UG: Agreed. By the end of the business day, we'd have found a new expert.

KOR: Look, I've just shown you that reaching customers on my own is as simple as rolling a wheel down a hill. I don't need you. But you need me. And I'm not going to make wheels for you anyore because I can do better on my own. Goodbye.

KOR walks down into the vallet as UG and ZUG watch.

UG: Did something just happen?

ZUG: No. I didn't notice anything.

UG: Me, neither.

ZUG: Want to go count our profits for this quarter?

UG: Sure. Then let's give ourselves bonuses.

ZUG: Now that's innovative thinking! Should we check with some industry experts first?

UG: Why? Wheelmakers Weekly said sales have leveled off. What other confirmation do we need?

ZUG: Good point. Lunch is on me.

UG: That's generous of you.

ZUG: Expense account. We'll charge it to the company. What else are we supposed to do with all this extra money we're making?

UG and ZUG stroll down into the valley, completely oblivious to all of the wheels around them that they had no part in selling.

The End

COMING VERY SOON: Ug and Zug Post Their Resumes on


William said...

Awesome post! Reminds me that there's hope for the lil guys like me. Thanks for sharing!

Anonymous said...

Ha! Brilliant. I love it.

Joseph said...

Wait...was this satire?

David L. Shutter said...

I knew where this was going right away. Should be expected, when you keep beating the drum to the same group of folk with heads in the sand you have to change the message up a bit. Shatzkin's last two posts in particularly we're especially dismissive of indie growth and future position. He has some more predictions up so I'd like to make one; the title of a future post from him:

"The Shadow Industry of Indie Pub and why we never saw it coming."

Stace Johnson said...

Ug said, "Impossible. Our experts have years--hell generations--of publishing experience."

Sounds like he might already have one foot out of the wheelmaking business. ;-)

Andrea said...

Love it! That was fabulous!

middle grade ninja said...

Very funny. I needed a good chuckle to nurture me this afternoon:)

Anonymous said...

Publishing really IS so easy, even a caveman could do it.

Laura Resnick said...

Over on the Passive Voice, we wondered if you'd blog this week about.. wheelmaking consultants.

BooksAndPals said...

He said "generations," Laura. It made me wonder if he's talking about a particular wheelmaker consultant. :)

cinisajoy said...

Great blog as always.

Deb Salisbury said...

ROFL! The wheeler-dealers need to open their eyes. will be overwhelmed. ;-)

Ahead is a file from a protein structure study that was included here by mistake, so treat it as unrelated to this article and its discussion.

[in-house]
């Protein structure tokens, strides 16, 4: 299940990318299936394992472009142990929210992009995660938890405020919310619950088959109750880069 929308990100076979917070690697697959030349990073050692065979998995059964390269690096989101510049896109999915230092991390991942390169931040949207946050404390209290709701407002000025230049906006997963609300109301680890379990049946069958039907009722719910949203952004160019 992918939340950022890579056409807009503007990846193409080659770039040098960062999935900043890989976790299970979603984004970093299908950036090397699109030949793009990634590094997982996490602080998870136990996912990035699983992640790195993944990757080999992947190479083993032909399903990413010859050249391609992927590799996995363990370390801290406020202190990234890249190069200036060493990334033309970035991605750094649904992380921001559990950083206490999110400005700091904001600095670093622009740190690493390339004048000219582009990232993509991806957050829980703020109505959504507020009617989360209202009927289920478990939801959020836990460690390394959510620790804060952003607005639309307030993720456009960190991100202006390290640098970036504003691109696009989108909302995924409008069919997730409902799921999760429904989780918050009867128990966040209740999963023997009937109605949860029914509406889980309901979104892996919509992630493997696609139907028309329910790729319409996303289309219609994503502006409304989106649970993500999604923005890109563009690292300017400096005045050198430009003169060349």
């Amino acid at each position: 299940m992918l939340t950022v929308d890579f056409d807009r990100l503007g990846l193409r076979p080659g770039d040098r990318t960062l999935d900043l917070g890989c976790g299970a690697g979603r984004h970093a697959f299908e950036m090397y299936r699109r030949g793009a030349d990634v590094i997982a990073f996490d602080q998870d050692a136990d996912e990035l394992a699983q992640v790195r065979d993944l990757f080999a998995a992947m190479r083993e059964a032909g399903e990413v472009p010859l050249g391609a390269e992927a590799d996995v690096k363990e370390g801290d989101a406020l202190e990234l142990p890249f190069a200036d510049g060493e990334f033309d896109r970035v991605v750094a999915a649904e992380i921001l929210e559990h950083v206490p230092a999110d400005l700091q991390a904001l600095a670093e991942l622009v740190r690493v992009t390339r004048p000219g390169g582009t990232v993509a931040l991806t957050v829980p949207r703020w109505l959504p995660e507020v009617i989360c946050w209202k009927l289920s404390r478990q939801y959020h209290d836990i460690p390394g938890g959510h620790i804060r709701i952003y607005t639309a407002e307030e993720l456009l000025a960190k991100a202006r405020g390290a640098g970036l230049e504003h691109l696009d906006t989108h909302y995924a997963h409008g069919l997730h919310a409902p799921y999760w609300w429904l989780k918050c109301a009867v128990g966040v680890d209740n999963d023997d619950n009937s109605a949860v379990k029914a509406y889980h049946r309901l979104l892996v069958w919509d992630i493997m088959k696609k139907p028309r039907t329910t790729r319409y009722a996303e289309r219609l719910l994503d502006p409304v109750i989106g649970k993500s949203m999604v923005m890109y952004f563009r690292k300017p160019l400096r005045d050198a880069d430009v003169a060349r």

Anonymous said...

"KOR: What hidden agendas?
UG: Impossible to say. Because they're hidden."

ROFL. Just like Dumb&Dumber.

I loved it. Loved it. :-)


Hollis said...

It's so funny to read this, but at the same time, this little story makes it all so much clearer in my head. I thought I was smarter than that. :O

Athena Grayson said...

But first, Ug and Zug will merge with Og and Grog. "News Corp ties knot with romance novel publisher"

HarperCollins is buying Harlequin from TorStar. Between HarperCollinsHarlequinSilhouette and RandomPenguinPutnam, I can't figure out if I'm reading publishing industry news, or Japanese Mecha manga.

Anonymous said...

":UG: There's a reason for that. They're full of shit and have hidden agendas.

KOR: What hidden agendas?

UG: Impossible to say. Because they're hidden."

LOL ... thanks for that bit of mirth to liven up my morning :)

Zig Sleipnir said...

Love it!

Patrice Fitzgerald said...

Favorite bit from the Shatzkin post you linked to: "the agency model was put in and then modified by court fiat." You mean they colluded illegally and then were caught at it?

Great post, as usual, KOR. I mean, Joe!

H.S. Stone said...

Great allegory of the publishing industry! Unless it was really about wheels, in which case, it was still entertaining.

Chris Redding said...

Spot on as always.

Walter Knight said...

The Big Five's and their agents' dismissive attitude is what riles me the most.

El Spark said...

"UG: Impossible to say. Because they're hidden."

Aaand that's where I started really laughing.

Mark said...

So are bookstores going the way of record stores? I guess that's one of the things I see now -- indie books aren't a significant presence in bookstores and bookstores are still a significant portion of sales.

And of course it's not just bookstores but the big box stores too that sell books. The path into those venues for writers almost always is through publishers. How many indie writers have books in Wal-Mart, Walgreens, Sam's, Costco, grocery chains, etc.?

I'm not defending publishers. They may be archaic. But how do bands make money in the music scene these days? Do indies do as well or better than the bands supported by the labels? I don't follow it so I have no idea, but it seems to me that the labels still have a lot of clout when it comes to putting music in front of the public.

Anyway, I'm rooting for indies and I see it as a very viable path. I'm just playing devil's advocate.

Don Plenter said...

Hey Joe,
This was a fantastic post! So true it's funny. I turned down an offer for my first fiction book, Executive Compensation, from a legacy publisher, for these very reasons - the agent was spitting nails she was so furious.
I just discovered your blog so I'll have to read through to see what you have to say about marketing. Don Plenter

Virginia Carmichael Munoz said...

"Impossible to say. Because they're hidden."

*snarf* That was the best line.

And I really, really think they should post their resumes on where no one goes except other people looking for a job.

Virginia Carmichael Munoz said...

P.S. I know you've heard this all before, but a twithead on Twitter told me that self publishers "wear too many hats. They're cover artists, editors, formatters, and marketers. They need to just focus on the writing."

I said that actually we HIRE all of those positions out, just like the trad pubbers do.

Oh, and there will always be marketing.

Torsten said...

Excellent post! Made me follow you on Twitter so I can see more :)